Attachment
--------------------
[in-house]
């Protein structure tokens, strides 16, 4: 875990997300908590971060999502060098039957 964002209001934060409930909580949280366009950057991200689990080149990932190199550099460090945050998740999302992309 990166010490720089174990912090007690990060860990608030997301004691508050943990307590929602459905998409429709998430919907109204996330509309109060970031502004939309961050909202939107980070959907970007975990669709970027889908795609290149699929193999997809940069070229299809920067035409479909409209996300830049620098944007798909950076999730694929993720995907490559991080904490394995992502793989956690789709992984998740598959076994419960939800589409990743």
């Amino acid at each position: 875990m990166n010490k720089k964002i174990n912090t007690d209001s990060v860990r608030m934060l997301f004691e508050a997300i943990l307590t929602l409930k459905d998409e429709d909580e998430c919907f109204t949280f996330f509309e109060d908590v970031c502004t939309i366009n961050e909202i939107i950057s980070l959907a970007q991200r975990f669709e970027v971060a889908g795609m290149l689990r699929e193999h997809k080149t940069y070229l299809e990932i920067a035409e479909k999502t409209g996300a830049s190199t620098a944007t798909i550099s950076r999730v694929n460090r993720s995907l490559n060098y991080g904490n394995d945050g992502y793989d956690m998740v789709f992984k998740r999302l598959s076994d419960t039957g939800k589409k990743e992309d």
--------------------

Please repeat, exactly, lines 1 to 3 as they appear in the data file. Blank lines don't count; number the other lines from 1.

[in-house]
């Protein structure tokens, strides 16, 4: 875990997300908590971060999502060098039957 964002209001934060409930909580949280366009950057991200689990080149990932190199550099460090945050998740999302992309 990166010490720089174990912090007690990060860990608030997301004691508050943990307590929602459905998409429709998430919907109204996330509309109060970031502004939309961050909202939107980070959907970007975990669709970027889908795609290149699929193999997809940069070229299809920067035409479909409209996300830049620098944007798909950076999730694929993720995907490559991080904490394995992502793989956690789709992984998740598959076994419960939800589409990743």
């Amino acid at each position: 875990m990166n010490k720089k964002i174990n912090t007690d209001s990060v860990r608030m934060l997301f004691e508050a997300i943990l307590t929602l409930k459905d998409e429709d909580e998430c919907f109204t949280f996330f509309e109060d908590v970031c502004t939309i366009n961050e909202i939107i950057s980070l959907a970007q991200r975990f669709e970027v971060a889908g795609m290149l689990r699929e193999h997809k080149t940069y070229l299809e990932i920067a035409e479909k999502t409209g996300a830049s190199t620098a944007t798909i550099s950076r999730v694929n460090r993720s995907l490559n060098y991080g904490n394995d945050g992502y793989d956690m998740v789709f992984k998740r999302l598959s076994d419960t039957g939800k589409k990743e992309d």